Aviation activity at Scottsdale Airport, one of the busiest corporate jet facilities in the state, generated $536 million in total economic benefits and more than 3,400 jobs for the region last year, according to a recent study.
The economic impact study, conducted by Lee McPheters, director of the JP Morgan Chase Economic Center at Arizona State University, measured the revenue and sales of 61 businesses and government agencies at the airport, firms in the Scottsdale Airpark and visitor spending on lodging, food, retail, entertainment and auto rentals.
Airport services generated $134 million in revenue and created 588 jobs in fields such as aircraft maintenance, aviation sales, pilot training and airport administration.
The Scottsdale Airpark, a major employment center that is home to manufacturing, retail, financial and aviation-related businesses, separately generated more than $150 million in revenue and created 818 airport jobs among its 2,900 companies.
As airport-related funds re-circulated through the city’s economy, an additional $208 million in secondary revenue was generated.
McPheters said in an e-mail that as the economy recovers from the recession, more businesses are flying staff and executives to meetings and events.
Because the Scottsdale Airport is home to and attracts many business jets, their maintenance and utilization are the main drivers behind the airport’s economic impact, but the visitors arriving on those planes contribute as well, McPheters said.
“So, there is a mix of business and tourist activity that creates demand and supply of private aircraft flights and visitors spending in the greater Scottsdale area,” he said.
On an average day, Scottsdale gets 366 visitors by plane, half of whom stay on the airport property for a day or less. Their spending injects more than $120,000 into the economy each day.
According to Scottsdale’s Visitor Statistics Report, compiled by the city, the average spending per person per day for hotel visitors is an estimated $230.
Airport visitors spend the most on lodging, and their average overall spending each year is more than $44 million, with 447 hospitality jobs supported, according to the impact study.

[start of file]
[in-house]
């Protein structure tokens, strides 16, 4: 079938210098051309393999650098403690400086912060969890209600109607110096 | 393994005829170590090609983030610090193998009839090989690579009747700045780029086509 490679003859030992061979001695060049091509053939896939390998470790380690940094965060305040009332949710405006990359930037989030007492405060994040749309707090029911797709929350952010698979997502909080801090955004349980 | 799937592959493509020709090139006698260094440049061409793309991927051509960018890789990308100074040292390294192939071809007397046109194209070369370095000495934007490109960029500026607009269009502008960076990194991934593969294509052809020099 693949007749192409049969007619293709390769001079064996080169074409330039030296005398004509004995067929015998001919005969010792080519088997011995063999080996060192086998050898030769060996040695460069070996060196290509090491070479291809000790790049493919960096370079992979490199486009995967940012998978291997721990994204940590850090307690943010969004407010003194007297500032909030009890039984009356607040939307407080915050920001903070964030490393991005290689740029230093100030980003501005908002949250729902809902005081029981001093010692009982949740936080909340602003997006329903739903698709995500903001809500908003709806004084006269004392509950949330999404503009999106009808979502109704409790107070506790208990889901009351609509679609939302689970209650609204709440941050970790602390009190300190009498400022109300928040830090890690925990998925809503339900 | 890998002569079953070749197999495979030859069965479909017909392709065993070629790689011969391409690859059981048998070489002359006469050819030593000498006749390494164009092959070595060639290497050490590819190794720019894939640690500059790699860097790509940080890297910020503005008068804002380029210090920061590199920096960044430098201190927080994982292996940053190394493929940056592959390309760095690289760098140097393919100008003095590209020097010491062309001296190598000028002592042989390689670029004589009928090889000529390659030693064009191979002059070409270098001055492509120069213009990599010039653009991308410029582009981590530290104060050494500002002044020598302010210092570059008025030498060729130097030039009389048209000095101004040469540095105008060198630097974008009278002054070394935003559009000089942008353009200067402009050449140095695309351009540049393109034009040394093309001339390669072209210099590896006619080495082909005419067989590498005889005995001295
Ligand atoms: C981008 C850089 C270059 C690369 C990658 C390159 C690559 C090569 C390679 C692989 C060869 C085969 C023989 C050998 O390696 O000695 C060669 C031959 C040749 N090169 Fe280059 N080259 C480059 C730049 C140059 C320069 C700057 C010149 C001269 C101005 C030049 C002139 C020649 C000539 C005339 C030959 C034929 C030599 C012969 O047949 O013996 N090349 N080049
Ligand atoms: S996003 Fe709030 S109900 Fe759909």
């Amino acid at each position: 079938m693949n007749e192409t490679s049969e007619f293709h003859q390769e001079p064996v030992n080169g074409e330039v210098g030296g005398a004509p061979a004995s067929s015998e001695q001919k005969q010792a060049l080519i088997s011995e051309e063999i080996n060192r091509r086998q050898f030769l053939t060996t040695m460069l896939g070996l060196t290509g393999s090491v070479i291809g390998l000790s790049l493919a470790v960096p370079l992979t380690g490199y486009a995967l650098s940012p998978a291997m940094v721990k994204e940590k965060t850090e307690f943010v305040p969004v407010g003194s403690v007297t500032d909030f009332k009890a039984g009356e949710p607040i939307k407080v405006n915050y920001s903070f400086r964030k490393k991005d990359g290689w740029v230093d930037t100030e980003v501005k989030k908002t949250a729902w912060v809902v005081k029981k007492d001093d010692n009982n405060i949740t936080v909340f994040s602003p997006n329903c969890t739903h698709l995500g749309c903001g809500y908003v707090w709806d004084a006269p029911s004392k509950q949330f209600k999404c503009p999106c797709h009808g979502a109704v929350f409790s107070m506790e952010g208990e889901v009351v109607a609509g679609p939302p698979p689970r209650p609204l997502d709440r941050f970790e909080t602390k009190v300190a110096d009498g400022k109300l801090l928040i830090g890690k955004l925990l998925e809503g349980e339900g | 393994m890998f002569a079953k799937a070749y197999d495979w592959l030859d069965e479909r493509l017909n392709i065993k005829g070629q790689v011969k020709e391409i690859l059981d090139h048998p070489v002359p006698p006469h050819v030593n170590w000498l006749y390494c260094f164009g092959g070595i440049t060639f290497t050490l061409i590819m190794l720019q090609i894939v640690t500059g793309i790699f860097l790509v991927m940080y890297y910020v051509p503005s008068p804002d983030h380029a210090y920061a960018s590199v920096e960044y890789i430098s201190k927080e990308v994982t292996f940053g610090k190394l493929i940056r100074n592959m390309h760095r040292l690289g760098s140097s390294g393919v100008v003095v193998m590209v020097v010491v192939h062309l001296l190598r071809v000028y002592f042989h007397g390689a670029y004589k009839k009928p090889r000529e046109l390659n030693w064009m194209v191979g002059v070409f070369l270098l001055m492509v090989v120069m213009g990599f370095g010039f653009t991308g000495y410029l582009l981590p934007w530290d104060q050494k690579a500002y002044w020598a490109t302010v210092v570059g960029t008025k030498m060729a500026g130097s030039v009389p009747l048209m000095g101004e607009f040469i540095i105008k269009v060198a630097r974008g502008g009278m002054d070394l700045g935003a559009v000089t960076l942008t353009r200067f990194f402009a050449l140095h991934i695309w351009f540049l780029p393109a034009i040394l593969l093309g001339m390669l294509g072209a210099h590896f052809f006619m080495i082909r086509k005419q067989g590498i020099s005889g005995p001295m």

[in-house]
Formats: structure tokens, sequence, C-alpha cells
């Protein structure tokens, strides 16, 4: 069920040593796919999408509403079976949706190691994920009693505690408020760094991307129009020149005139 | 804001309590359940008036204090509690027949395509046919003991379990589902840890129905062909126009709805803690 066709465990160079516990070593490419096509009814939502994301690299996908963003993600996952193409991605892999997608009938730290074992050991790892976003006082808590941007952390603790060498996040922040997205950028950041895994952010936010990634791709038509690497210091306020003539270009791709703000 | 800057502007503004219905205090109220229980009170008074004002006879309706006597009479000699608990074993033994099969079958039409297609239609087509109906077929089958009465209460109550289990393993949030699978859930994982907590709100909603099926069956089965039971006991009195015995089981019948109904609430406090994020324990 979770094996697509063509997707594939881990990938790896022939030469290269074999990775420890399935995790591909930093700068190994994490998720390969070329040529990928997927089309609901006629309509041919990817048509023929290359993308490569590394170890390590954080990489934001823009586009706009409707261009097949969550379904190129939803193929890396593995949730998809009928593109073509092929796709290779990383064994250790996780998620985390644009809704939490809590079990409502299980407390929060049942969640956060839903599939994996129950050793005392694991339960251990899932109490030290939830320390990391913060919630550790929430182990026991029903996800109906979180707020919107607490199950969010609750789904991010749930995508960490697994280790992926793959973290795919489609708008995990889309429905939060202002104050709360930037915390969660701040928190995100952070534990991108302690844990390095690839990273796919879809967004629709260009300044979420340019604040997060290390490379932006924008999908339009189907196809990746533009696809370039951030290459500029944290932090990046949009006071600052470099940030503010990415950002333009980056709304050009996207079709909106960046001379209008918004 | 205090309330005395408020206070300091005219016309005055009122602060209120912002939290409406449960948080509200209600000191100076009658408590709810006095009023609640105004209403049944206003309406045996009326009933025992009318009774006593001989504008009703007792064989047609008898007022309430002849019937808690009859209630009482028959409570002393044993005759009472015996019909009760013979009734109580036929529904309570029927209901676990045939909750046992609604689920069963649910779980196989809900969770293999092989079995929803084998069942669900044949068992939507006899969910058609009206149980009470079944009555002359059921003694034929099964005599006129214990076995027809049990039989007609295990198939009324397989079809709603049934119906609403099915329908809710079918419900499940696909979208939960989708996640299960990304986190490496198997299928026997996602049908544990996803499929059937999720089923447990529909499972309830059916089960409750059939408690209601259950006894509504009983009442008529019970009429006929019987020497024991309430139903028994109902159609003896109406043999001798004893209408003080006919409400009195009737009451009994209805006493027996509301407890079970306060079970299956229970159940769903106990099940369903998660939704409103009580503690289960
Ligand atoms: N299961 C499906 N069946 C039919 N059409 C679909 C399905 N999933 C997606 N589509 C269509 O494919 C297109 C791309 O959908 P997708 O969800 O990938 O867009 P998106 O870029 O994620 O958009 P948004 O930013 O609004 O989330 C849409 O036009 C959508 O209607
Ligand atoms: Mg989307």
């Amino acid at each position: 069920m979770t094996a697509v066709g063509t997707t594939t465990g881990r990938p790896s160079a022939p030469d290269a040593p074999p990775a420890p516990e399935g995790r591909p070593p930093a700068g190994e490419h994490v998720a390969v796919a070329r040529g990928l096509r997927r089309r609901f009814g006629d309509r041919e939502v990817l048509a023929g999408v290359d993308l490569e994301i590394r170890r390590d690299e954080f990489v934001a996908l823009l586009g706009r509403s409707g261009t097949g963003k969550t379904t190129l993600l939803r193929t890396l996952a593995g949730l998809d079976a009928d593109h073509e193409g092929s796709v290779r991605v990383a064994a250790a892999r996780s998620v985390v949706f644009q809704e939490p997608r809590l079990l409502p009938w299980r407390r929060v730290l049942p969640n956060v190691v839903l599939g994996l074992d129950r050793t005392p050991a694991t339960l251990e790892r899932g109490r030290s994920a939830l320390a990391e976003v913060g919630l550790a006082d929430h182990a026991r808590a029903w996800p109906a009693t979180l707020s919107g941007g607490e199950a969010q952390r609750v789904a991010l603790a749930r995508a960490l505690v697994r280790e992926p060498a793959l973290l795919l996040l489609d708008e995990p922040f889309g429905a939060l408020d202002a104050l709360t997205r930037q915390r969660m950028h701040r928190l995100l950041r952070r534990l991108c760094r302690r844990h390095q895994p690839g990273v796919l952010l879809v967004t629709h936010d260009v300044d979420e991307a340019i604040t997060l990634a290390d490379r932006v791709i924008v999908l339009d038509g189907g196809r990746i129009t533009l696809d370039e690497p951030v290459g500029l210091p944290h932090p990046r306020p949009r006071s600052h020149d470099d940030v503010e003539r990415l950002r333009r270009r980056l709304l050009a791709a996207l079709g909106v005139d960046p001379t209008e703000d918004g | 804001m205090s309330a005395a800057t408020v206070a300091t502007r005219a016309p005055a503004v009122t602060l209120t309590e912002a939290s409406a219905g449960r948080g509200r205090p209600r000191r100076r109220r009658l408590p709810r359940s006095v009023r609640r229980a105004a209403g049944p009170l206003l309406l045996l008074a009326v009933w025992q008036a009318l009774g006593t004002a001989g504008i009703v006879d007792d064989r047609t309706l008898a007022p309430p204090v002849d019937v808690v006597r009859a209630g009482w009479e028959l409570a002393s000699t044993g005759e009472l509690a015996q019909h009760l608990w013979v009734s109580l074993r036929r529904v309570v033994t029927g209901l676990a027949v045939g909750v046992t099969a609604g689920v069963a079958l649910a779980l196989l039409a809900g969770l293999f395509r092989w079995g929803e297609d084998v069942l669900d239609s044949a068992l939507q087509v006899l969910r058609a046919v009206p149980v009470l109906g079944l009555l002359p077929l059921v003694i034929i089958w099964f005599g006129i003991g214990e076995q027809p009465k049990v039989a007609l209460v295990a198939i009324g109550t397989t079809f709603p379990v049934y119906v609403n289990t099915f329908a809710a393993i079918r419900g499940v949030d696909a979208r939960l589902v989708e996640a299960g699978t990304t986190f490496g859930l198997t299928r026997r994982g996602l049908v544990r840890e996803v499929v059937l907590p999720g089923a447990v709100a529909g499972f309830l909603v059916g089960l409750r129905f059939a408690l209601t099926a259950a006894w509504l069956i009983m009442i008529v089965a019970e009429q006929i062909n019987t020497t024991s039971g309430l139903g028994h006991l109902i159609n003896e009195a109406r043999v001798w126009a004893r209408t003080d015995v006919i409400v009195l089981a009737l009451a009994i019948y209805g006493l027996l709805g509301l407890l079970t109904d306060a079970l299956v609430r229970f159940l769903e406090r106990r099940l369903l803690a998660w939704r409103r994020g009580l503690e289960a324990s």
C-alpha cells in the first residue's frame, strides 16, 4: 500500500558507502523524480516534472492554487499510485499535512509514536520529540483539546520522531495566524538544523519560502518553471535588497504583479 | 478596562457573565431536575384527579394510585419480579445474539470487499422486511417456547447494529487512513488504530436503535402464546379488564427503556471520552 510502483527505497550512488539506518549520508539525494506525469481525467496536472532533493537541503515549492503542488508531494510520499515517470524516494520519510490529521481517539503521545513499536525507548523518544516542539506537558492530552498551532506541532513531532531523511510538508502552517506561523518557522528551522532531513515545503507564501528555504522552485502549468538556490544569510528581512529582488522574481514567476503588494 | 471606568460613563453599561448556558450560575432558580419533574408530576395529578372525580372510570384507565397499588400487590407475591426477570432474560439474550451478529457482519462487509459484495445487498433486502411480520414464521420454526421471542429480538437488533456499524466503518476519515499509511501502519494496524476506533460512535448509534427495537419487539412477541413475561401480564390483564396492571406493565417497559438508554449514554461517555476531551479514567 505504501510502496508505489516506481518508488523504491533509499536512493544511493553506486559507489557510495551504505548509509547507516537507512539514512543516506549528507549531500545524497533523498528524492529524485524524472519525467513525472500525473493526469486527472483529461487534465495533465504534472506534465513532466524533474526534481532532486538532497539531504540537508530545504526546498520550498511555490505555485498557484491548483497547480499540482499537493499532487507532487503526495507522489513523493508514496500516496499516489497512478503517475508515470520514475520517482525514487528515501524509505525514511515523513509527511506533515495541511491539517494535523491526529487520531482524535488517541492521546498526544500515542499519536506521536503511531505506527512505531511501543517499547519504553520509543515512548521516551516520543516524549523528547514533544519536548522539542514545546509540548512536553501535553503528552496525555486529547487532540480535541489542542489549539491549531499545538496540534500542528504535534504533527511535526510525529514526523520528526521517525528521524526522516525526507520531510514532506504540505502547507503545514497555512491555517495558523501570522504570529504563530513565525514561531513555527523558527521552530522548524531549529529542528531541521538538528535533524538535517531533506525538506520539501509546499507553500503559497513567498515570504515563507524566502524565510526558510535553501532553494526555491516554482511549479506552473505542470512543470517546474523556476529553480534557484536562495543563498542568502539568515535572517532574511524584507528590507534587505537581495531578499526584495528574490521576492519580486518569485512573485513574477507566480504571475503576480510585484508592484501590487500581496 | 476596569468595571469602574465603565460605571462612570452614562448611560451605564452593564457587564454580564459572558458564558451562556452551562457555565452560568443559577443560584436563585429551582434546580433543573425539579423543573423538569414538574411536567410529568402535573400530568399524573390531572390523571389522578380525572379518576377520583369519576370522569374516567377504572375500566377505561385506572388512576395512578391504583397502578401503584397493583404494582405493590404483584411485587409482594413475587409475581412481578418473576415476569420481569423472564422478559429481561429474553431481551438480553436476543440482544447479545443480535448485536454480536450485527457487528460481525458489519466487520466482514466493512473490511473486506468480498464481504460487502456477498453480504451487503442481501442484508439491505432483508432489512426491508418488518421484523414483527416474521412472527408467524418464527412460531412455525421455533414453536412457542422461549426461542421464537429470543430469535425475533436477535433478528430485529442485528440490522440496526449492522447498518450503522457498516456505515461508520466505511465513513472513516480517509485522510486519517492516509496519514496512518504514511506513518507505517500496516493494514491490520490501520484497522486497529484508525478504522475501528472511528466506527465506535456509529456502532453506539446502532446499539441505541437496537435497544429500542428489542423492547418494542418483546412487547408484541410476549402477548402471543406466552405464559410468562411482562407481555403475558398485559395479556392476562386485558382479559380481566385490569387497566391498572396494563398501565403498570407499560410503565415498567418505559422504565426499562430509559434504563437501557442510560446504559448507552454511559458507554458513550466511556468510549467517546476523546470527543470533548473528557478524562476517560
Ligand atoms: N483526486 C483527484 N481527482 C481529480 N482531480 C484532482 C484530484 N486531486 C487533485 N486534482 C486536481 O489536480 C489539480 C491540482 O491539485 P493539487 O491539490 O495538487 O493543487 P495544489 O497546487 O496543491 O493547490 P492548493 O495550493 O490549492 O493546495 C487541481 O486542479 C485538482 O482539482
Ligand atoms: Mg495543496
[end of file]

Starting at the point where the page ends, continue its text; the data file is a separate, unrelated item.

Megan Doyle, community-affairs manager at the Scottsdale Convention and Visitors Bureau, said the growth of Kierland Commons and Scottsdale Quarter in the Airpark area has added tremendous value to the community, along with the airport, which attracts tourists in from all over the world.
“It’s unbelievable the amount of traffic (the airport has), and it brings visitors in,” she said. “I’m excited to see it continue to grow and support the tourism industry in Scottsdale.”
In conjunction with the economic-benefit study, the airport is updating its master plan, which serves as a guideline for growth and development over the next 20 years. Total economic benefits by 2032 are expected to total more than $700 million annually.
Sarah Ferrara, planning and outreach coordinator at the airport, said the airport’s master plan hasn’t been updated since 1997.
“The master plan for us was a huge endeavor,” she said. “We’ve done extensive research into what we have now and what we are going to have in the next five, ten and twenty years.”
Ferrara said the airport doesn’t anticipate changing its infrastructure but had to look ahead at what is coming.
“People with corporate jets want to come to Scottsdale, and our airport kind of caters to that,” she said. “We’re looking at housing executive type jets while servicing some of our smaller aircraft owners as well.”
Since 2012, airport officials have met with the airport planning advisory committee, real-estate agents, brokers and aviation professionals to put together the master plan.
The plan, which is funded by grants from the FAA, the Arizona Department of Transportation and a local grant match by Scottsdale’s Aviation Department’s enterprise fund, will be presented to the Scottsdale City Council later this spring.